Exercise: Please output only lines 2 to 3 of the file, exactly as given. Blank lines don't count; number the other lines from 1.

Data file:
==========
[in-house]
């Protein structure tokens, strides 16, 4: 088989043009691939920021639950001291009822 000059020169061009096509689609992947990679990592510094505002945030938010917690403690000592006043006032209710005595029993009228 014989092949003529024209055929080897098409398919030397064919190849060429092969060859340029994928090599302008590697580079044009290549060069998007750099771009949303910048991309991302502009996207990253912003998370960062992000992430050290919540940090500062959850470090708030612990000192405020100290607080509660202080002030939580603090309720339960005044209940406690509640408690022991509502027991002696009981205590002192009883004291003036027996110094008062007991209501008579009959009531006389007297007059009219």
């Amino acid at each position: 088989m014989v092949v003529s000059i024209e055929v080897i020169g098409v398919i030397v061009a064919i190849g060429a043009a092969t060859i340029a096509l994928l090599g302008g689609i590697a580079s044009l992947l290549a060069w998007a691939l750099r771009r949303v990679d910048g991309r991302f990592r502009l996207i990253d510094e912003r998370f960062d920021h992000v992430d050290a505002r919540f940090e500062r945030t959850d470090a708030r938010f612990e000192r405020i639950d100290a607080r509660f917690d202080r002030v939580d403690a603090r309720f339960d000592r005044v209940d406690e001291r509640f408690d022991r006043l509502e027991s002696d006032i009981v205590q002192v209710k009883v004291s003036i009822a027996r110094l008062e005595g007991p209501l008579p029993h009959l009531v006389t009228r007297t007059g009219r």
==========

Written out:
């Protein structure tokens, strides 16, 4: 088989043009691939920021639950001291009822 000059020169061009096509689609992947990679990592510094505002945030938010917690403690000592006043006032209710005595029993009228 014989092949003529024209055929080897098409398919030397064919190849060429092969060859340029994928090599302008590697580079044009290549060069998007750099771009949303910048991309991302502009996207990253912003998370960062992000992430050290919540940090500062959850470090708030612990000192405020100290607080509660202080002030939580603090309720339960005044209940406690509640408690022991509502027991002696009981205590002192009883004291003036027996110094008062007991209501008579009959009531006389007297007059009219």
């Amino acid at each position: 088989m014989v092949v003529s000059i024209e055929v080897i020169g098409v398919i030397v061009a064919i190849g060429a043009a092969t060859i340029a096509l994928l090599g302008g689609i590697a580079s044009l992947l290549a060069w998007a691939l750099r771009r949303v990679d910048g991309r991302f990592r502009l996207i990253d510094e912003r998370f960062d920021h992000v992430d050290a505002r919540f940090e500062r945030t959850d470090a708030r938010f612990e000192r405020i639950d100290a607080r509660f917690d202080r002030v939580d403690a603090r309720f339960d000592r005044v209940d406690e001291r509640f408690d022991r006043l509502e027991s002696d006032i009981v205590q002192v209710k009883v004291s003036i009822a027996r110094l008062e005595g007991p209501l008579p029993h009959l009531v006389t009228r007297t007059g009219r």